by Alan Patterson
crying in the wilderness
sighing, screeching, singing,
of soul secrets and sufferings
stark, silent sound
invoking Heaven’s muse
and Purgatory’s cleansing fire.
Who, speaking in toungues
created new language
who captured Eternity’s essence
with every note he played
who God breathed through
so gently, so fully.
Whose music made the spirit dance
and the soul sing.
Who crystalized Heaven’s silent tears
in prayerful psalm-like playing.
‘Trane blowing sweet and sour sounds
as Elvin Jones nails beat down
an orchestra of percussion
propelling muse onward
with sharp, cymbal-snake rattle
and fills of falling hailstones-snaredrum.
Jimmy Garrison plucks melody on bass –
soul-throb anchor grounds the sound
for night flight tenor squeal-sigh solo
while chords cascade like ever-present
from McCoy Tyner’s softly steady piano
gently drifting downward until,
unnoticed, they embrace then dissolve
into concrete ground of complete sound.
prayerful wild abandon
serenity and suffering
joy and pathos
harmony and dissonance
peace and anger
frantic and frenzied
rushes of exclamations
“sheets of sound”
twisting notes inward upon themselves
wrapping sound around sound around sound
until all semblance of structure
in chaotic exhaustion
as pure unfiltered emotion
from somewhere deep beneath
communicating the very root of it all
came tumbling out of the torrents of sound
overflowing with feeling
momentary connection of beyond
a shrieking siren song from the soul.
gentle sigh of joy/love/gladness
too breathtakingly beautiful
for words to capture
just a sad sweet serenade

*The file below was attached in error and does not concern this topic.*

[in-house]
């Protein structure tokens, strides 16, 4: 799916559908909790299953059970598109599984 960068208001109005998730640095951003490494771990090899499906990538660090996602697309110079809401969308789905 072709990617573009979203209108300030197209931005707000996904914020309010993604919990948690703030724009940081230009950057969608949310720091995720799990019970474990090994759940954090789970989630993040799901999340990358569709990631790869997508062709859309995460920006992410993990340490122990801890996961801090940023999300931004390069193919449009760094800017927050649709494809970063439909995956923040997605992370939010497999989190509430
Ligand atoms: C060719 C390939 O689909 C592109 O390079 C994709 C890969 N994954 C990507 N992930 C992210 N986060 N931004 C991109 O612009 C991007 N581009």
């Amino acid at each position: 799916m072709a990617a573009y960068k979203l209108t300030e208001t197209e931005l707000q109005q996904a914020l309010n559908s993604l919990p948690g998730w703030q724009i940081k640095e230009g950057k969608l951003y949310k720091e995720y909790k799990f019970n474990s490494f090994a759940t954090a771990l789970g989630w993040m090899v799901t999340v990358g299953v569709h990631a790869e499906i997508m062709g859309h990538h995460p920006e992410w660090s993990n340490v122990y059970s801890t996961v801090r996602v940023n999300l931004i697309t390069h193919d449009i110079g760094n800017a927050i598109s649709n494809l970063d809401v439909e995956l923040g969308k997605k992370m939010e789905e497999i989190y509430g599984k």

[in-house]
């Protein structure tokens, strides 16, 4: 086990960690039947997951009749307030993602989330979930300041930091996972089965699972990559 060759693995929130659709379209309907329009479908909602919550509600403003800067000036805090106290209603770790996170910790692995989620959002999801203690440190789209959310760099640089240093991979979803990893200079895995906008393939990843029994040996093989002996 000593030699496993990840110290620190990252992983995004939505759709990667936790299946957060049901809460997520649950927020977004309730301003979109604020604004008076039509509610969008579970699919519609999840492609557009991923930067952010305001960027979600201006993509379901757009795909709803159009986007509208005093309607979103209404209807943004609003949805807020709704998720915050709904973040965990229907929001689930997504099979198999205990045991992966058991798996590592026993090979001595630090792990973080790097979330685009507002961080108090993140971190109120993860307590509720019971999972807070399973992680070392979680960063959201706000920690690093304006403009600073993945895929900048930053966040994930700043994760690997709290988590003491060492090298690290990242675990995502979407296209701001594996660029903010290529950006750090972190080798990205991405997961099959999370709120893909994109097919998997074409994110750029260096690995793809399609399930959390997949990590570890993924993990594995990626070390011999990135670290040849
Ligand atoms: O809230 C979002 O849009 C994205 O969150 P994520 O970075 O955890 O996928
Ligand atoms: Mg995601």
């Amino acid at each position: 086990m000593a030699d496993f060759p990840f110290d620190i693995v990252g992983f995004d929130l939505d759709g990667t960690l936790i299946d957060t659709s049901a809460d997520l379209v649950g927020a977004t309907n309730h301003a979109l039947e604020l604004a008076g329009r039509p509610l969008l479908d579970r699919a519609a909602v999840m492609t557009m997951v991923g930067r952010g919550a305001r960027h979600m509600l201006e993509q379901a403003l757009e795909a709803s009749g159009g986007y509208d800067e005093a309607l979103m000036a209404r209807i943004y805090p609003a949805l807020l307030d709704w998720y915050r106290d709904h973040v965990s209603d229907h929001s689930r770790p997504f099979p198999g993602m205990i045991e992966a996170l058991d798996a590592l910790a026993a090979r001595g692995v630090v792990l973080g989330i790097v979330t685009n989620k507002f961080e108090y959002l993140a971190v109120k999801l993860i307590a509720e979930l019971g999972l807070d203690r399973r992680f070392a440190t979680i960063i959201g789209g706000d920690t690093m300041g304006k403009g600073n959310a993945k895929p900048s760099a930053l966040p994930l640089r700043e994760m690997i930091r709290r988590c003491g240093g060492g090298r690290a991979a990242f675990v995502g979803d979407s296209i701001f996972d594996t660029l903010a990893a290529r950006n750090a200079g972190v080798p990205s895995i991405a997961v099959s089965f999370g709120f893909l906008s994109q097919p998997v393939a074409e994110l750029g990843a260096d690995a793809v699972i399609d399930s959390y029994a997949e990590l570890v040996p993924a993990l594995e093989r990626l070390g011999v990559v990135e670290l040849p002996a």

in the timeless serene eternity
of A Love Supreme.
Alan Patterson introduces himself, and talked about his poem.
I was raised in Medfield MA by Jim and Betty Patterson, my two loving parents. I have an older brother David, who was a great influence on my future love of music and sports, two older sisters, Gail and Nanci and a younger sister Bonnie. We were a fairly close-knit family and still are today, I’m happy to say, and I had a childhood that was, over-all, pretty happy. I currently reside in Brighton MA.
On the day I was born, April 6, 1964 – the number one song in the US was The Beatles – “Can’t Buy Me Love” – their having just conquered America that February on their historic appearance on The Ed Sullivan Show. As I said, thanks in large part to my older brother’s influence, my two main interests as I was growing up became music and sports (I am a proud member of Red Sox Nation and also love the other Boston sports teams) and I also really enjoyed reading and writing as a youngster. Some of my favorite authors are Fyodor Dostoyevsky, William Blake and Jack Kerouac.
In this poem, I attempted to convey in my own words, my feelings when I listen to Coltrane’s music. I believe Coltrane strove to express in his music his worship of a loving and powerful God, who sustains us daily. His masterpiece, A Love Supreme remains one of the greatest musical testaments in that vein.